Without debating it too much, as we all deal with COVID-19 from an industry and business perspective, of course those particular states, territories and nations that have relatively low-cost electricity and security of supply do have an advantage. But at the time, unfortunately and really troubling for me, we lost that security of supply in Victoria, and we have now become in the last couple of years a net importer of electricity. What comes with that is higher transmission costs. We have got to the point which I think is pretty hard to fathom in 2020: having to pay companies to close their businesses on hot days or have diesel generators as backup certainly is not a good thing. We are having more and more renewables come online, and that is a positive outcome, but for the foreseeable future in my view I really do think that gas and coal will certainly continue to play a vital role.
For those who say that you can close down power stations tomorrow and we can be 100 per cent renewable, I would ask people just to have a look at the facts that come with the network and the grid that we operate within. I must say, digressing slightly, over the summer I read an interesting book by Matthew Warren called Blackout that goes to the heart—and I think it was a really balanced view—of having a look at renewables and non-renewables but also having regard for the system and the grid in which they operate. It is not as simple and easy as people might perceive—transitioning to 100 per cent renewables.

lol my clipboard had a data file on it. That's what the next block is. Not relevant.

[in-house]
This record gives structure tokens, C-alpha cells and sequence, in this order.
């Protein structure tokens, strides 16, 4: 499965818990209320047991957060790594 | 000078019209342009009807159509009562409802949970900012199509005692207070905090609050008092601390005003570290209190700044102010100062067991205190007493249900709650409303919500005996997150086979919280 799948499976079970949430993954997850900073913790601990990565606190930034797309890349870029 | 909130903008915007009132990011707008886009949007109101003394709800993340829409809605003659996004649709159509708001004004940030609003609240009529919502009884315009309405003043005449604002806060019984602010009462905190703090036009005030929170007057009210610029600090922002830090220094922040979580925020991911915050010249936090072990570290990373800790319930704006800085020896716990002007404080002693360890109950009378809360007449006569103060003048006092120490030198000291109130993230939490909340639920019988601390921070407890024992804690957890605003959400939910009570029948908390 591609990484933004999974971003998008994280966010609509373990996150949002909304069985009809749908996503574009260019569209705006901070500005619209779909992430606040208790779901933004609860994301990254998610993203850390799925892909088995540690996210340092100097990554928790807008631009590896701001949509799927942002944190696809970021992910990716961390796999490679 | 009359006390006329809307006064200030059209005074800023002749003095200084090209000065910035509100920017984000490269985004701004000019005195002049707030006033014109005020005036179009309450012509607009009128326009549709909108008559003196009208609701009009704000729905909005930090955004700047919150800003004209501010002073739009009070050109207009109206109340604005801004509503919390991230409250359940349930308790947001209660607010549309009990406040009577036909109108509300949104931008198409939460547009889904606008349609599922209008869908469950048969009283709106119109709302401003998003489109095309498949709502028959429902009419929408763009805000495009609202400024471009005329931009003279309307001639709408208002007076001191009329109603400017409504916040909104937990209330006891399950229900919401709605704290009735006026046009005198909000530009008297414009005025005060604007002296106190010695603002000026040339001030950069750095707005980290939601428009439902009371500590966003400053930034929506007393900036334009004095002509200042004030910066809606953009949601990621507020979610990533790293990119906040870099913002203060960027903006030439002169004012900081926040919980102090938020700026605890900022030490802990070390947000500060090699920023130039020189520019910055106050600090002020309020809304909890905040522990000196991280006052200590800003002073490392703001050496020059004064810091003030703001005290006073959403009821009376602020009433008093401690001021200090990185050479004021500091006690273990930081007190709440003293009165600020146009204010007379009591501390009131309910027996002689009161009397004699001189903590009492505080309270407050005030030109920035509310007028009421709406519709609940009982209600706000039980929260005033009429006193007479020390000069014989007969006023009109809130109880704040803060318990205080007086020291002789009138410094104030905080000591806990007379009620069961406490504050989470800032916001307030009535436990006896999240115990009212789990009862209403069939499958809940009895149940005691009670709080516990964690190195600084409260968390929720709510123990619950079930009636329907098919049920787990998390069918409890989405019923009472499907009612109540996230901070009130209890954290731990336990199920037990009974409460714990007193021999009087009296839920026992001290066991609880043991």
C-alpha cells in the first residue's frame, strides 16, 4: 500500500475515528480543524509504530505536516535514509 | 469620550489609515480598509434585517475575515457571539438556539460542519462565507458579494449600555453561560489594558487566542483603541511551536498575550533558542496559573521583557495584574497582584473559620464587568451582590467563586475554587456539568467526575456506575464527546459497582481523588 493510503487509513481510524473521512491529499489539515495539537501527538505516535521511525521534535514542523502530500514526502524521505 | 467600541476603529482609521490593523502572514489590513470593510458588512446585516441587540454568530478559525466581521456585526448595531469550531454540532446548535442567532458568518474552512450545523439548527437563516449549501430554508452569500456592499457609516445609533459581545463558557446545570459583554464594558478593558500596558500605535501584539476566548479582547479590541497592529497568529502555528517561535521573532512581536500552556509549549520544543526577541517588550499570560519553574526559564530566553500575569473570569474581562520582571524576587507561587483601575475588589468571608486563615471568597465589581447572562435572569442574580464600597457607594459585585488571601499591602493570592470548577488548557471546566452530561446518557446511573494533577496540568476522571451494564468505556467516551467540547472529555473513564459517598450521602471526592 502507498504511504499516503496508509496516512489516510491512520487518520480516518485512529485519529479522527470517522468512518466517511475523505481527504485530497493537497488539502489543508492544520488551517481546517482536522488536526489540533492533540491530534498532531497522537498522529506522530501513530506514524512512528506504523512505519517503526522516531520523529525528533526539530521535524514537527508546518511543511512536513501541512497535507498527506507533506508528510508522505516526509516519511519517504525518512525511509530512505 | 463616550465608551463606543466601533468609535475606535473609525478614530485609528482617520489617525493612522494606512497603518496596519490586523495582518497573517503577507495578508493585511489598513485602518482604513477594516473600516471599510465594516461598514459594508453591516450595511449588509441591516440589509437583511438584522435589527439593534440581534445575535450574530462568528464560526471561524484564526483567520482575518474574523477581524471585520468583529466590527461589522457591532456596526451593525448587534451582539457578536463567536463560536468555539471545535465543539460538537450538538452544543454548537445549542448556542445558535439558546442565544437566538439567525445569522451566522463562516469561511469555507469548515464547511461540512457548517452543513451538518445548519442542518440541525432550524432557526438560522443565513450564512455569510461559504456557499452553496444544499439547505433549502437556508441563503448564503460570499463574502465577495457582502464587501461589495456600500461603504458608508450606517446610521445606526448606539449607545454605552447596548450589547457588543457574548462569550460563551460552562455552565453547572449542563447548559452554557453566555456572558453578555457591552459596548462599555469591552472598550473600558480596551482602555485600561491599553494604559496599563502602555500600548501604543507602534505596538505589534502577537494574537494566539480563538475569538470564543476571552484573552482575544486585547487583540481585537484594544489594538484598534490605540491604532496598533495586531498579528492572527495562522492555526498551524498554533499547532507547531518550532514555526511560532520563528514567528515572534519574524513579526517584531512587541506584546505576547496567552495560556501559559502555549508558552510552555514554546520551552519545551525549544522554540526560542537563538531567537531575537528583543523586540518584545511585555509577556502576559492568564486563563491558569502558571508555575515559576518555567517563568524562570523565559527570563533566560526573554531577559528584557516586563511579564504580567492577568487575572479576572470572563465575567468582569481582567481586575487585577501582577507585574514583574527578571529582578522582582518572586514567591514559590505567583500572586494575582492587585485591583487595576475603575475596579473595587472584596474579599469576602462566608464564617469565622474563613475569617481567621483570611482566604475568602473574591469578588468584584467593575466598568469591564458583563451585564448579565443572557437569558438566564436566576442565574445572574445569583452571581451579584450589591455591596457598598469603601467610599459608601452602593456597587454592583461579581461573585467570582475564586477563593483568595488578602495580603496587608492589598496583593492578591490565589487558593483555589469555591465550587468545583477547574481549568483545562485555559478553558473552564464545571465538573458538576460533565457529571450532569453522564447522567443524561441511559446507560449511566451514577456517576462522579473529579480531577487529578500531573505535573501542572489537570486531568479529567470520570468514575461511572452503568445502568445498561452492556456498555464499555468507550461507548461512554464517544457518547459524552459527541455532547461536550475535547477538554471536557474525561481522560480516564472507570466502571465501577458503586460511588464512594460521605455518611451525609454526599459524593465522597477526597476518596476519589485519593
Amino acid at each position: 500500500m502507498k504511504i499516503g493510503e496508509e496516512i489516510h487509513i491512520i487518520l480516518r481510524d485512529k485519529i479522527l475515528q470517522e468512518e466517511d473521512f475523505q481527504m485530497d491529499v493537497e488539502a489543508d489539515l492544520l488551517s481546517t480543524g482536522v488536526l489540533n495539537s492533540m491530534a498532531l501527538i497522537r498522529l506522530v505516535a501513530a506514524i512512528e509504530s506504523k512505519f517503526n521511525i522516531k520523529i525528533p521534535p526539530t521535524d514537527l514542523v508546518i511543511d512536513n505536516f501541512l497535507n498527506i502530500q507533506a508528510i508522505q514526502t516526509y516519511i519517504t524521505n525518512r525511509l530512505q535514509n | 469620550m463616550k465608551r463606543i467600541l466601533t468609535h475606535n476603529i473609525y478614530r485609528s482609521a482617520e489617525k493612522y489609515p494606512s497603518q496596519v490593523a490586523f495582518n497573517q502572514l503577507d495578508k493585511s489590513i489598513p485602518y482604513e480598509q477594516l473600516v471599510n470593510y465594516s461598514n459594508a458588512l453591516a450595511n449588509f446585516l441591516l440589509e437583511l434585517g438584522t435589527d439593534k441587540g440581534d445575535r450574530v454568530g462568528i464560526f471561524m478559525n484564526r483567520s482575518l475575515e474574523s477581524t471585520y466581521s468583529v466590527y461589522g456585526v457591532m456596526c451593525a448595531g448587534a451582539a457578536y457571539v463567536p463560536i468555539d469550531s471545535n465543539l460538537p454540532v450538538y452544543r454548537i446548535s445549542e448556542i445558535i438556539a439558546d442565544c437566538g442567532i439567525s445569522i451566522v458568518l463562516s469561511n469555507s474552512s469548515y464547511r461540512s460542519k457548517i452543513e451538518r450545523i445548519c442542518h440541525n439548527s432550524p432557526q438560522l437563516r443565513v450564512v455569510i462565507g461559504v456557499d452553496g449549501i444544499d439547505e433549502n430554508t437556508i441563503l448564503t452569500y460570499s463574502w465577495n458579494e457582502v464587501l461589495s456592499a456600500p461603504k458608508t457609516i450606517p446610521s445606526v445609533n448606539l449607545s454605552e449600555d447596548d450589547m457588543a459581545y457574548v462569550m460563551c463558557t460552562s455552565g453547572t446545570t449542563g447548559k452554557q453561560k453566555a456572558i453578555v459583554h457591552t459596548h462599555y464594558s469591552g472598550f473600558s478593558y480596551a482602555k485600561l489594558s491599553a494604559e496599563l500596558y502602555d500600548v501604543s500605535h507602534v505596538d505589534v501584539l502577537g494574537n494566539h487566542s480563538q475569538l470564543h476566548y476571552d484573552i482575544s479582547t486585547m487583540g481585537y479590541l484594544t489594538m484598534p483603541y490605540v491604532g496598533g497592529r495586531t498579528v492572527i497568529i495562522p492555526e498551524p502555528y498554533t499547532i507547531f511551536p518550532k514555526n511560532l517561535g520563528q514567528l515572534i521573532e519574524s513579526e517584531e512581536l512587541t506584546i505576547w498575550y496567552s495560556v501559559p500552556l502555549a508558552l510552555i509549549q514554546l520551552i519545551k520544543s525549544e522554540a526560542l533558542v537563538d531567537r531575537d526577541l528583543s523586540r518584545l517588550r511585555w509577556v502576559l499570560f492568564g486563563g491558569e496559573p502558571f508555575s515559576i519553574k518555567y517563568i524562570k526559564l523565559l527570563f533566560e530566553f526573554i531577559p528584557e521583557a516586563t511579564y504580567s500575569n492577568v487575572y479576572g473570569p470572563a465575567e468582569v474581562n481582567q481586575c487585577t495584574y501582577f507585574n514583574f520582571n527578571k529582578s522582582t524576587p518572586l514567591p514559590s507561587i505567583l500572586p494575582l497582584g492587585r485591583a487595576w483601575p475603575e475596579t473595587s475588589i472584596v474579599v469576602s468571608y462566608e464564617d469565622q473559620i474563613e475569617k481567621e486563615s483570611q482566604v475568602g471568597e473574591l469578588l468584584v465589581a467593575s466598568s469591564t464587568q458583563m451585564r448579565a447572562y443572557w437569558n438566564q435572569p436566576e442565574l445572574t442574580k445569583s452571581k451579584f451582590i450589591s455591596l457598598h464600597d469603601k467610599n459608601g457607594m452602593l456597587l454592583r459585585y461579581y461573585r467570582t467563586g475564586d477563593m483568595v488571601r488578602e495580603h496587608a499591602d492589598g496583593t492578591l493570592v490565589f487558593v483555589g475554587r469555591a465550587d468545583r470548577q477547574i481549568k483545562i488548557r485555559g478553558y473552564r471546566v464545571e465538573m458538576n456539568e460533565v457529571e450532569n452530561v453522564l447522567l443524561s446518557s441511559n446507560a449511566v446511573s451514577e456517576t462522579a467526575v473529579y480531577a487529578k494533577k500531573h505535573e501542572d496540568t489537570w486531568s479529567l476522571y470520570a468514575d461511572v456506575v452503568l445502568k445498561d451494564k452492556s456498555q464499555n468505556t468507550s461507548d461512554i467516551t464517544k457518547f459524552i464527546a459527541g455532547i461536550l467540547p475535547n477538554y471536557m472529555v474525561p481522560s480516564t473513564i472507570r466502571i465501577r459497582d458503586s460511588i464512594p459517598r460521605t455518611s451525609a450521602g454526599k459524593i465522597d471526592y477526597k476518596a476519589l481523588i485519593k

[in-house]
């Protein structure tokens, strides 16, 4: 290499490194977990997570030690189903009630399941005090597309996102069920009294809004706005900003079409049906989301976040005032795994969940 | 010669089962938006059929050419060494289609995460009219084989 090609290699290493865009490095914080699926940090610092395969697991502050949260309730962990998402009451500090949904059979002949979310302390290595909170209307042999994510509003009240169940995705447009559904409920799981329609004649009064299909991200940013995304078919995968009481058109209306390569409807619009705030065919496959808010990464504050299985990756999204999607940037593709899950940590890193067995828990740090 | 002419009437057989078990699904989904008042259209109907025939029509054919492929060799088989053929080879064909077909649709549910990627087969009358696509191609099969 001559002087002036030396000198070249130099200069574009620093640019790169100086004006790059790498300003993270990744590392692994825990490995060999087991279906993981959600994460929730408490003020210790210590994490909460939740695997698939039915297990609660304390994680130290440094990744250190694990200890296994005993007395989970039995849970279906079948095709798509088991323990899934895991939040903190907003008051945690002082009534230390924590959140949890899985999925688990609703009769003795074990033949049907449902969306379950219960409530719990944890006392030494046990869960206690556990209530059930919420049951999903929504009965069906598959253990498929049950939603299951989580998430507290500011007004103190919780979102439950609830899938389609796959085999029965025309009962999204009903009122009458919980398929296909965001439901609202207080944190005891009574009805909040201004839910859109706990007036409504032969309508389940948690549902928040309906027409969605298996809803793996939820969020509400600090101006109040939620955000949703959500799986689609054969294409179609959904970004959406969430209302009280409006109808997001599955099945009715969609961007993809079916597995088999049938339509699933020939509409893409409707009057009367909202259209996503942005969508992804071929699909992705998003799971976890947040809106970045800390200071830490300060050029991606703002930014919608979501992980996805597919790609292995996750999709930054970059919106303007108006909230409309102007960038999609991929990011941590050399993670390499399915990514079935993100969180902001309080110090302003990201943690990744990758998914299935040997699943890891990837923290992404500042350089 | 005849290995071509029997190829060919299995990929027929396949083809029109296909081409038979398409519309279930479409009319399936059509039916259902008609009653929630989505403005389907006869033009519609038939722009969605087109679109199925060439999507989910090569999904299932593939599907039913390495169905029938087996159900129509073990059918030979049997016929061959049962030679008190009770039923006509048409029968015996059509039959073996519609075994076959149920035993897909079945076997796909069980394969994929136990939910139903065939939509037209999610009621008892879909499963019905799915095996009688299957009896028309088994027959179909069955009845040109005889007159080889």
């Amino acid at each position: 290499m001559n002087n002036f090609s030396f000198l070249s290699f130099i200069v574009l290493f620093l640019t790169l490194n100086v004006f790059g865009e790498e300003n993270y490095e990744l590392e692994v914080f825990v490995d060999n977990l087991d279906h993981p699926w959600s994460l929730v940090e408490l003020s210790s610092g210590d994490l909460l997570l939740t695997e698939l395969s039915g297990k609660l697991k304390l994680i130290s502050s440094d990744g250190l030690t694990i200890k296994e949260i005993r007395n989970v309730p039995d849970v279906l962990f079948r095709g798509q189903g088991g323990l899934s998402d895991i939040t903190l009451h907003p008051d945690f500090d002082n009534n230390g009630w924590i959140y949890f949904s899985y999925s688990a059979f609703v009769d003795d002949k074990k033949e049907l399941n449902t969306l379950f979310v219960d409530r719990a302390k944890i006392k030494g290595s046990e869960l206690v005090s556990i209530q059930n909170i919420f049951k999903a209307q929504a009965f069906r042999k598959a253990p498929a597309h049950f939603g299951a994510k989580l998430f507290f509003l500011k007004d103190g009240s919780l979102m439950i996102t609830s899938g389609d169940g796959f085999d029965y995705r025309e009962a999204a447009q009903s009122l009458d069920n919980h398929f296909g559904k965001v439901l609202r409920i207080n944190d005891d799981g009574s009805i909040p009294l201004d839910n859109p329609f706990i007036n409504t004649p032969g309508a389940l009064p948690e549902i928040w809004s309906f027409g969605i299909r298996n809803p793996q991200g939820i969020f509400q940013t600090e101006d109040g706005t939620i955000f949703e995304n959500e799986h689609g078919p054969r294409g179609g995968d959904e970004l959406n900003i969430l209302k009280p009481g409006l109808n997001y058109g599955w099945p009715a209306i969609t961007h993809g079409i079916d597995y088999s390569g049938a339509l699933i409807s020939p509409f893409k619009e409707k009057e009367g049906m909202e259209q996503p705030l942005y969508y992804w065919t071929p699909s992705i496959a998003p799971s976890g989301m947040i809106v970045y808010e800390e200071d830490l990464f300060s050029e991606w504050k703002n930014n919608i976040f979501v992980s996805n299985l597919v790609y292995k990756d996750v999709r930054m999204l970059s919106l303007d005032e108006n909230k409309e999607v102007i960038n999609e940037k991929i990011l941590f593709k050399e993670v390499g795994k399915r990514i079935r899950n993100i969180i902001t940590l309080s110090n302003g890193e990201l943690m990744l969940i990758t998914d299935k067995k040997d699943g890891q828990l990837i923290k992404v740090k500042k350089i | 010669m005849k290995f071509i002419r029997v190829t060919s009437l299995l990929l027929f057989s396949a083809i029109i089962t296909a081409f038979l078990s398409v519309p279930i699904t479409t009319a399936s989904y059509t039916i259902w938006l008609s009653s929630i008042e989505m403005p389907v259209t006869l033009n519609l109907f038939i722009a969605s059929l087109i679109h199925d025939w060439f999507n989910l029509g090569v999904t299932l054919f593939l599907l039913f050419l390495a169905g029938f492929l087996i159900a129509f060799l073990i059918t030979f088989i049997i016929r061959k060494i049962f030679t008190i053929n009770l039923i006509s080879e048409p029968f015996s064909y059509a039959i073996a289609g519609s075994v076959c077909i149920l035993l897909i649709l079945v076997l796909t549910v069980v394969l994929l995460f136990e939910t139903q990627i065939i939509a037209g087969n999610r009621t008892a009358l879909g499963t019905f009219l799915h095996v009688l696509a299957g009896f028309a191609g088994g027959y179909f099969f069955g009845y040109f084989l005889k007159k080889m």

Nonetheless, one of the topics that has also been raised in the debate has been around the issue of resource royalties. That is something that I think we really need to be conscious of—about how the royalties system will operate with respect to gas and onshore conventional gas into the future. Presumably the government will take some royalties for that purpose, and that is understandable. I am not opposed to that, but what I would say is that in recent times it has been disappointing to see the massive increase in coal royalties in my electorate—just three years ago an increase of $252 million in coal royalties and an introduction recently of gold royalties as well. So I just caution the government by saying that whilst it is understandable their royalties do occur, what that level is can ultimately dictate the price of the commodity at the end of the day.
Also, when reading through the second-reading speech and the bill, one of the things that was missing for me was how the arrangements will be in place with landowners. This is critically important from my perspective. Over time, in various capacities, I have seen farmers’ land being acquired in certain circumstances where I could say that they have drawn the short end of the straw. It is important that if we are going to have these activities on private land, then landowners need to be engaged with that. It is imperative that we have a fair and just system in place to recognise farmers and farming families.